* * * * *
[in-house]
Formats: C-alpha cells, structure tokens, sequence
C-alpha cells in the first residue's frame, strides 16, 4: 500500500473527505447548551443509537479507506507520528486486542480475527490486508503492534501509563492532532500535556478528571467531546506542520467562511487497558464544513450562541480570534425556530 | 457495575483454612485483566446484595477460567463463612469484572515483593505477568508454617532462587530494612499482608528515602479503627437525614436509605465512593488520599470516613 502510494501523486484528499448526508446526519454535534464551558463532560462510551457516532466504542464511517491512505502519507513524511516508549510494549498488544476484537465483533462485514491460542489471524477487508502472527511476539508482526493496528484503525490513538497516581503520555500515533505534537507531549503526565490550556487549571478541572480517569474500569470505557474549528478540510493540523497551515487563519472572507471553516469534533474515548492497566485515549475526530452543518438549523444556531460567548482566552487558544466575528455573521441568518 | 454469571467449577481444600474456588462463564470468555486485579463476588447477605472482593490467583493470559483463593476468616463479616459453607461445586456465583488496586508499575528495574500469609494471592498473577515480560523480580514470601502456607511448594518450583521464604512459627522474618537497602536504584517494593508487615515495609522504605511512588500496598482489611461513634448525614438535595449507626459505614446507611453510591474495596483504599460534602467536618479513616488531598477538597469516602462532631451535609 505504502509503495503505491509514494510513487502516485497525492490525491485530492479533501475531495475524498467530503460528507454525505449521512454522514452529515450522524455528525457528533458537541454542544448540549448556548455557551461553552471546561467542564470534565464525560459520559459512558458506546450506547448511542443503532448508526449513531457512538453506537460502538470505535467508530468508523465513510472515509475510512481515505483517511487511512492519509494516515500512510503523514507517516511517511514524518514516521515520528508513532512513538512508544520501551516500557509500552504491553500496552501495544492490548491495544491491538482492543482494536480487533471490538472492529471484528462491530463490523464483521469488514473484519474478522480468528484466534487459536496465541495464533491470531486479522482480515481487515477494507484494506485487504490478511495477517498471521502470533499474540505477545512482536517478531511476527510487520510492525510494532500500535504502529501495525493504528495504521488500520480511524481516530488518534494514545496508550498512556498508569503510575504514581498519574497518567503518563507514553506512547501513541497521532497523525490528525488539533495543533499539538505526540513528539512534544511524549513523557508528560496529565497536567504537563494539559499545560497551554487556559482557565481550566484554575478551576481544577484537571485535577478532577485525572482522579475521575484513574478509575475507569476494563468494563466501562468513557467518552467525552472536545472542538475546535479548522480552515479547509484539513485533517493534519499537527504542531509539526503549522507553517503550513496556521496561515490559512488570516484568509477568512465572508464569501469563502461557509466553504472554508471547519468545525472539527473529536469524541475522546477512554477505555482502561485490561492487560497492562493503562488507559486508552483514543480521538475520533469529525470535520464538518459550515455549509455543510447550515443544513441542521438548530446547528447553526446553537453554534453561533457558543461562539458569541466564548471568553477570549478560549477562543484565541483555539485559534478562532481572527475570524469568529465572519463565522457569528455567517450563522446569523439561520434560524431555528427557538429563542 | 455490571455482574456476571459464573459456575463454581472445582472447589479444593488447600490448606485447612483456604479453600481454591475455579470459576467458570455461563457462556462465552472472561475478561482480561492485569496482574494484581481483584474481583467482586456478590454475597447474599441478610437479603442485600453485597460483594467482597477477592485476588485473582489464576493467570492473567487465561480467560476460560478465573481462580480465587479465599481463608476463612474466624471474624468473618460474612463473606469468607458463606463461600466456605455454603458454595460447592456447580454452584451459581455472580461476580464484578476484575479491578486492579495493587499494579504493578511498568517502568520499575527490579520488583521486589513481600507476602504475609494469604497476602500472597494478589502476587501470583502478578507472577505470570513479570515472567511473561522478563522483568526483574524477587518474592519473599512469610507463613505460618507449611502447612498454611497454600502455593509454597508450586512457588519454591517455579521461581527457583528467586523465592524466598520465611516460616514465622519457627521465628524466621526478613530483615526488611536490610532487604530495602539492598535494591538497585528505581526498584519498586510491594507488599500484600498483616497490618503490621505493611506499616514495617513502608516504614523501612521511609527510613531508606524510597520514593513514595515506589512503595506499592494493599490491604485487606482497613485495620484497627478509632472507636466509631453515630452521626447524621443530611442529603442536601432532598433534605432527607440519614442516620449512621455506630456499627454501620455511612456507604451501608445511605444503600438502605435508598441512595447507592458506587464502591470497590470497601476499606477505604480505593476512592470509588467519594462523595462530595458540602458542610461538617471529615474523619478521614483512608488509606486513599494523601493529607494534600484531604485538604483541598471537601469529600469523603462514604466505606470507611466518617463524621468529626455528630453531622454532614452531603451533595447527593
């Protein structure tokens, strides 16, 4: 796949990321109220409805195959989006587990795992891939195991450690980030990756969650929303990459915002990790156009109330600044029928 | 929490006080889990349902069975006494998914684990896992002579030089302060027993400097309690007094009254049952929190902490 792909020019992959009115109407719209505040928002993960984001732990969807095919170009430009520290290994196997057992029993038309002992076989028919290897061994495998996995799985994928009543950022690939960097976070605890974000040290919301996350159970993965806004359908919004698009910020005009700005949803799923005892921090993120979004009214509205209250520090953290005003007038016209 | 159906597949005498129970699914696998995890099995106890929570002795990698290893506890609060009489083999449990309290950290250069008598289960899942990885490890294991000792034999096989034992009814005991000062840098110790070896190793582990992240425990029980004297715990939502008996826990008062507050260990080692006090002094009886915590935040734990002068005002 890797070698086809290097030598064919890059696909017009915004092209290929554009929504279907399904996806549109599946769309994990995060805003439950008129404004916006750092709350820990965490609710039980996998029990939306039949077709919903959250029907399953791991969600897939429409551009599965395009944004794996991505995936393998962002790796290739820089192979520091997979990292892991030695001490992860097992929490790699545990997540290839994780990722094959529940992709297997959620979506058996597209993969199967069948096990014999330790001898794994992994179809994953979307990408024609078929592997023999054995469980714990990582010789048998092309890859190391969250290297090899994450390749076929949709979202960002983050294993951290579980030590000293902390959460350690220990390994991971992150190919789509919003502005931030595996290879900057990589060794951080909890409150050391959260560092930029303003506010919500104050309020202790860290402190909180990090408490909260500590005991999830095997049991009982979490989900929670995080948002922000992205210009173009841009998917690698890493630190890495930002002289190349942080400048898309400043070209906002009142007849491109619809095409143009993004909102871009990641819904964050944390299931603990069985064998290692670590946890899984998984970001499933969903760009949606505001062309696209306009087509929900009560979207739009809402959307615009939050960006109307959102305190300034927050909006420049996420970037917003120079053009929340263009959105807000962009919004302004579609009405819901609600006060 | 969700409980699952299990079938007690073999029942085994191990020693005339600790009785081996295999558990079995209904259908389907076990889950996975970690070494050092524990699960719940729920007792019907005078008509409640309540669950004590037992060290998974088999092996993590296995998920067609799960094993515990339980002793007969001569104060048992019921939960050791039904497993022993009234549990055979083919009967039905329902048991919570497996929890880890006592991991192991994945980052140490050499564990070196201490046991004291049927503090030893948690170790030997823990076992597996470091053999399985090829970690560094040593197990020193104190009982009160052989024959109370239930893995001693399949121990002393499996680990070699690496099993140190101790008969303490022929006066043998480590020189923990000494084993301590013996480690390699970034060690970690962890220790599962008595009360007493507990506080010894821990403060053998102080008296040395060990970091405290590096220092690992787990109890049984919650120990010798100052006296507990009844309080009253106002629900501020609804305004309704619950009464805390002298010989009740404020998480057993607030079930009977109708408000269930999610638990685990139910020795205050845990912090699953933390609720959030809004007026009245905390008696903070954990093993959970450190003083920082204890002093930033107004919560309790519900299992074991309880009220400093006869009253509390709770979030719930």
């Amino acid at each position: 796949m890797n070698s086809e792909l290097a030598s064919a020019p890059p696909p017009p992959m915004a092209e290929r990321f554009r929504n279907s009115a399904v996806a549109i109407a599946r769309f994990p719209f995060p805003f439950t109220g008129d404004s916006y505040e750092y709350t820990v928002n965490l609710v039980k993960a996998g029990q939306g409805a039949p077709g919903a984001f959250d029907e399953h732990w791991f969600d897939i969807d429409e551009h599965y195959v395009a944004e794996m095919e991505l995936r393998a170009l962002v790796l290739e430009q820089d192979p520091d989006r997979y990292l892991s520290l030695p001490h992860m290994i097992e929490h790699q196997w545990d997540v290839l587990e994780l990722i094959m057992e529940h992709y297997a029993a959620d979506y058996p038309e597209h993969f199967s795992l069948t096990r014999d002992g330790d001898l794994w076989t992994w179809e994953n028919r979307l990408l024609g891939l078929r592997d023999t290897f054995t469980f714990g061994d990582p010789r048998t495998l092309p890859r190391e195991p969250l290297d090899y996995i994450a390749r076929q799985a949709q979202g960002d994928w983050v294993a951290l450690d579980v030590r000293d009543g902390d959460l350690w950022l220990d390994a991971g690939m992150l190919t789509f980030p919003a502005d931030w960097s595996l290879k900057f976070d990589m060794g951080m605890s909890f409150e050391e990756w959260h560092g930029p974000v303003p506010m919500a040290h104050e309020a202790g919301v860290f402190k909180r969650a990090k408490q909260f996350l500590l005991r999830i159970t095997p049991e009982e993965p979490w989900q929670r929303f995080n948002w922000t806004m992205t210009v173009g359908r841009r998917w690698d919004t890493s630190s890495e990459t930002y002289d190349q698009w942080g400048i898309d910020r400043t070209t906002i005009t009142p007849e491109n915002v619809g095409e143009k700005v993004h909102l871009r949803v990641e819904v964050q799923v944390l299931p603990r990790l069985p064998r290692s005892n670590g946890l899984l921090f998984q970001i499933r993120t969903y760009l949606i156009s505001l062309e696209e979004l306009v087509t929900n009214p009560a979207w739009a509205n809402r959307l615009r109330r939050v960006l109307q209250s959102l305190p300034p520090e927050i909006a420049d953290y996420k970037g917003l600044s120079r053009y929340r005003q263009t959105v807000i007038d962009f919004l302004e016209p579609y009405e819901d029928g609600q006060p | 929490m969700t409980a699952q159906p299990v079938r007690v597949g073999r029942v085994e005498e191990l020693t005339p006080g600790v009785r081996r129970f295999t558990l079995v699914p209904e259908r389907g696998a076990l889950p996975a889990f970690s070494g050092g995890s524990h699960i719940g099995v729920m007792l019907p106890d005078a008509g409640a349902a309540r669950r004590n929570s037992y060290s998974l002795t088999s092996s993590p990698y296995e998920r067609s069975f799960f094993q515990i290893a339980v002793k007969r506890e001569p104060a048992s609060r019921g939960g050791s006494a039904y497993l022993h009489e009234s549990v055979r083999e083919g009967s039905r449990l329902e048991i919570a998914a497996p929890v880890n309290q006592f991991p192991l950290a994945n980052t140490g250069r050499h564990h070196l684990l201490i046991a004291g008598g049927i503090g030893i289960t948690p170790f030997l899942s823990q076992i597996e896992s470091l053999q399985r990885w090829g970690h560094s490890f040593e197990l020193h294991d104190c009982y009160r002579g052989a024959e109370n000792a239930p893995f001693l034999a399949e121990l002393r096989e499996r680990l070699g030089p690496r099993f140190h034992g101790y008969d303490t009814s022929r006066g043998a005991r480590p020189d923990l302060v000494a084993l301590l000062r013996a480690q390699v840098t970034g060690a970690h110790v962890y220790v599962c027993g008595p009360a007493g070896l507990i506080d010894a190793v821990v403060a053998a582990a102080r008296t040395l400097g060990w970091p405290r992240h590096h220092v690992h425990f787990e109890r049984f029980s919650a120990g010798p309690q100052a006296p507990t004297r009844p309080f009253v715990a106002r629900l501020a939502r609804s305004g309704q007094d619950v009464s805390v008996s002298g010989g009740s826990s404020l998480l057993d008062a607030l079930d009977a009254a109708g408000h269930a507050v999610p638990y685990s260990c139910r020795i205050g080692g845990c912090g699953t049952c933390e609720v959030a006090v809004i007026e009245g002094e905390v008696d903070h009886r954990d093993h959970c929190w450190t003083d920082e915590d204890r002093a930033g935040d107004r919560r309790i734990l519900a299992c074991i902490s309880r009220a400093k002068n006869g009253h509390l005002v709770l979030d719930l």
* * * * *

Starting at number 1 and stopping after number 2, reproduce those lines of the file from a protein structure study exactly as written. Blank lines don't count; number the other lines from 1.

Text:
[in-house]
Formats: C-alpha cells, structure tokens, sequence